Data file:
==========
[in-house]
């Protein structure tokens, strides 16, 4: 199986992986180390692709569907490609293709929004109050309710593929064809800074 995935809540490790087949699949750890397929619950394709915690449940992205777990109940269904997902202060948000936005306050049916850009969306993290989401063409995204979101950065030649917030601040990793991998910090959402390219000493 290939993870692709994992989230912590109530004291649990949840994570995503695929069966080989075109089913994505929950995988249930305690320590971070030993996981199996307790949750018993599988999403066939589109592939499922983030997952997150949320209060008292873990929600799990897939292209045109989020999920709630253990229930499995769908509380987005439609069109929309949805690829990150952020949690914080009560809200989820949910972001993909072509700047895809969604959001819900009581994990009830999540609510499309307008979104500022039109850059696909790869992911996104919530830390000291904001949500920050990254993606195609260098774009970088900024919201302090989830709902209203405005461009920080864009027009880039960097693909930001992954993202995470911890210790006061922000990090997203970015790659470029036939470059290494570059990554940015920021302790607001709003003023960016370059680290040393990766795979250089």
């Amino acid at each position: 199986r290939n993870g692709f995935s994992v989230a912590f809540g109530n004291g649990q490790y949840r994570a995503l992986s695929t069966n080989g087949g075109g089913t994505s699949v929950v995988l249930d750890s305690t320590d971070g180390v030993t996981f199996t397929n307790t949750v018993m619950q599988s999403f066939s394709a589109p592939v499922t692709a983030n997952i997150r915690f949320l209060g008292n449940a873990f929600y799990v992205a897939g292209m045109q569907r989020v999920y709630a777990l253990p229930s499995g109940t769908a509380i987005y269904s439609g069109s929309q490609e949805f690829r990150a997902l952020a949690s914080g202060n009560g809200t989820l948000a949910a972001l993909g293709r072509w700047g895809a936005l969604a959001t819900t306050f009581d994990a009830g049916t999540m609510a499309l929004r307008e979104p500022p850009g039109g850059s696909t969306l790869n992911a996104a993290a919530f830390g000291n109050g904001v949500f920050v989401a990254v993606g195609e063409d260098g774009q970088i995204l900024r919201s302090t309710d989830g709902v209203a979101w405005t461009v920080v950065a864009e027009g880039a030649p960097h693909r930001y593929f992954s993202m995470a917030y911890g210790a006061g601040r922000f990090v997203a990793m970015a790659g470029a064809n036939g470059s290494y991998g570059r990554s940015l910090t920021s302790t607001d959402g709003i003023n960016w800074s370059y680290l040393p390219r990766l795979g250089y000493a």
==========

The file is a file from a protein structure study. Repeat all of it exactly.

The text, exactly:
[in-house]
């Protein structure tokens, strides 16, 4: 199986992986180390692709569907490609293709929004109050309710593929064809800074 995935809540490790087949699949750890397929619950394709915690449940992205777990109940269904997902202060948000936005306050049916850009969306993290989401063409995204979101950065030649917030601040990793991998910090959402390219000493 290939993870692709994992989230912590109530004291649990949840994570995503695929069966080989075109089913994505929950995988249930305690320590971070030993996981199996307790949750018993599988999403066939589109592939499922983030997952997150949320209060008292873990929600799990897939292209045109989020999920709630253990229930499995769908509380987005439609069109929309949805690829990150952020949690914080009560809200989820949910972001993909072509700047895809969604959001819900009581994990009830999540609510499309307008979104500022039109850059696909790869992911996104919530830390000291904001949500920050990254993606195609260098774009970088900024919201302090989830709902209203405005461009920080864009027009880039960097693909930001992954993202995470911890210790006061922000990090997203970015790659470029036939470059290494570059990554940015920021302790607001709003003023960016370059680290040393990766795979250089």
């Amino acid at each position: 199986r290939n993870g692709f995935s994992v989230a912590f809540g109530n004291g649990q490790y949840r994570a995503l992986s695929t069966n080989g087949g075109g089913t994505s699949v929950v995988l249930d750890s305690t320590d971070g180390v030993t996981f199996t397929n307790t949750v018993m619950q599988s999403f066939s394709a589109p592939v499922t692709a983030n997952i997150r915690f949320l209060g008292n449940a873990f929600y799990v992205a897939g292209m045109q569907r989020v999920y709630a777990l253990p229930s499995g109940t769908a509380i987005y269904s439609g069109s929309q490609e949805f690829r990150a997902l952020a949690s914080g202060n009560g809200t989820l948000a949910a972001l993909g293709r072509w700047g895809a936005l969604a959001t819900t306050f009581d994990a009830g049916t999540m609510a499309l929004r307008e979104p500022p850009g039109g850059s696909t969306l790869n992911a996104a993290a919530f830390g000291n109050g904001v949500f920050v989401a990254v993606g195609e063409d260098g774009q970088i995204l900024r919201s302090t309710d989830g709902v209203a979101w405005t461009v920080v950065a864009e027009g880039a030649p960097h693909r930001y593929f992954s993202m995470a917030y911890g210790a006061g601040r922000f990090v997203a990793m970015a790659g470029a064809n036939g470059s290494y991998g570059r990554s940015l910090t920021s302790t607001d959402g709003i003023n960016w800074s370059y680290l040393p390219r990766l795979g250089y000493a």